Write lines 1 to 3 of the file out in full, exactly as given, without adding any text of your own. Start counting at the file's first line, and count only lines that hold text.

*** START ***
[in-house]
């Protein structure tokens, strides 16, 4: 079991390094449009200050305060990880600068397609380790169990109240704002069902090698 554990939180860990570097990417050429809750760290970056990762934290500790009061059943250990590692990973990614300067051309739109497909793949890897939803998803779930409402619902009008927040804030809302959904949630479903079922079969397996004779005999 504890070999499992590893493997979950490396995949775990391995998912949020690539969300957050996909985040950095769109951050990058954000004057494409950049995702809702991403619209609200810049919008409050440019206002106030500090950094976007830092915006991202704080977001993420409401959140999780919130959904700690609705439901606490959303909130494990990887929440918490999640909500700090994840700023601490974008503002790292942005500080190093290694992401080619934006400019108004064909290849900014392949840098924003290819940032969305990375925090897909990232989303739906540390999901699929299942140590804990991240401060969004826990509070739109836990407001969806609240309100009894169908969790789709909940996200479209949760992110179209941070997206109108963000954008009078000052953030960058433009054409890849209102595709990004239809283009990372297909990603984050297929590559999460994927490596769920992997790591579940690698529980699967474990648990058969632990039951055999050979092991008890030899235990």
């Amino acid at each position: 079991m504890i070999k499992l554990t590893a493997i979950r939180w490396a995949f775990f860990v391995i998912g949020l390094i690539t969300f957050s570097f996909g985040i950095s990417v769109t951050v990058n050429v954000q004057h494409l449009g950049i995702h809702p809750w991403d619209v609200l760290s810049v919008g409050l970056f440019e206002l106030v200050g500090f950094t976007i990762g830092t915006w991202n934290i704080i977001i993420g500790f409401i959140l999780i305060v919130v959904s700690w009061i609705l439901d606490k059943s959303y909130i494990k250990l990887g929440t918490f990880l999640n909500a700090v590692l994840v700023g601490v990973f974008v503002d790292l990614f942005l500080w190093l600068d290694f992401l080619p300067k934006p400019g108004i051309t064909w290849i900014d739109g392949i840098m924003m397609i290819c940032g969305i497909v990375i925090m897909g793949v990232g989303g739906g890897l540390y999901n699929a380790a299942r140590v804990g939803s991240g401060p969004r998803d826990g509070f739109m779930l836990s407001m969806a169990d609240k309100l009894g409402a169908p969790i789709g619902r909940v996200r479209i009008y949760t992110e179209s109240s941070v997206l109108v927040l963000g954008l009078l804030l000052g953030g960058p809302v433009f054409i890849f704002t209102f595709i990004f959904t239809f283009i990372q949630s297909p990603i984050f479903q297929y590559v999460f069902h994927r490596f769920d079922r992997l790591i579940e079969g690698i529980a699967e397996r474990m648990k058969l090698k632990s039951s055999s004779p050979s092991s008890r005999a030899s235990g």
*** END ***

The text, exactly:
[in-house]
């Protein structure tokens, strides 16, 4: 079991390094449009200050305060990880600068397609380790169990109240704002069902090698 554990939180860990570097990417050429809750760290970056990762934290500790009061059943250990590692990973990614300067051309739109497909793949890897939803998803779930409402619902009008927040804030809302959904949630479903079922079969397996004779005999 504890070999499992590893493997979950490396995949775990391995998912949020690539969300957050996909985040950095769109951050990058954000004057494409950049995702809702991403619209609200810049919008409050440019206002106030500090950094976007830092915006991202704080977001993420409401959140999780919130959904700690609705439901606490959303909130494990990887929440918490999640909500700090994840700023601490974008503002790292942005500080190093290694992401080619934006400019108004064909290849900014392949840098924003290819940032969305990375925090897909990232989303739906540390999901699929299942140590804990991240401060969004826990509070739109836990407001969806609240309100009894169908969790789709909940996200479209949760992110179209941070997206109108963000954008009078000052953030960058433009054409890849209102595709990004239809283009990372297909990603984050297929590559999460994927490596769920992997790591579940690698529980699967474990648990058969632990039951055999050979092991008890030899235990």
């Amino acid at each position: 079991m504890i070999k499992l554990t590893a493997i979950r939180w490396a995949f775990f860990v391995i998912g949020l390094i690539t969300f957050s570097f996909g985040i950095s990417v769109t951050v990058n050429v954000q004057h494409l449009g950049i995702h809702p809750w991403d619209v609200l760290s810049v919008g409050l970056f440019e206002l106030v200050g500090f950094t976007i990762g830092t915006w991202n934290i704080i977001i993420g500790f409401i959140l999780i305060v919130v959904s700690w009061i609705l439901d606490k059943s959303y909130i494990k250990l990887g929440t918490f990880l999640n909500a700090v590692l994840v700023g601490v990973f974008v503002d790292l990614f942005l500080w190093l600068d290694f992401l080619p300067k934006p400019g108004i051309t064909w290849i900014d739109g392949i840098m924003m397609i290819c940032g969305i497909v990375i925090m897909g793949v990232g989303g739906g890897l540390y999901n699929a380790a299942r140590v804990g939803s991240g401060p969004r998803d826990g509070f739109m779930l836990s407001m969806a169990d609240k309100l009894g409402a169908p969790i789709g619902r909940v996200r479209i009008y949760t992110e179209s109240s941070v997206l109108v927040l963000g954008l009078l804030l000052g953030g960058p809302v433009f054409i890849f704002t209102f595709i990004f959904t239809f283009i990372q949630s297909p990603i984050f479903q297929y590559v999460f069902h994927r490596f769920d079922r992997l790591i579940e079969g690698i529980a699967e397996r474990m648990k058969l090698k632990s039951s055999s004779p050979s092991s008890r005999a030899s235990g």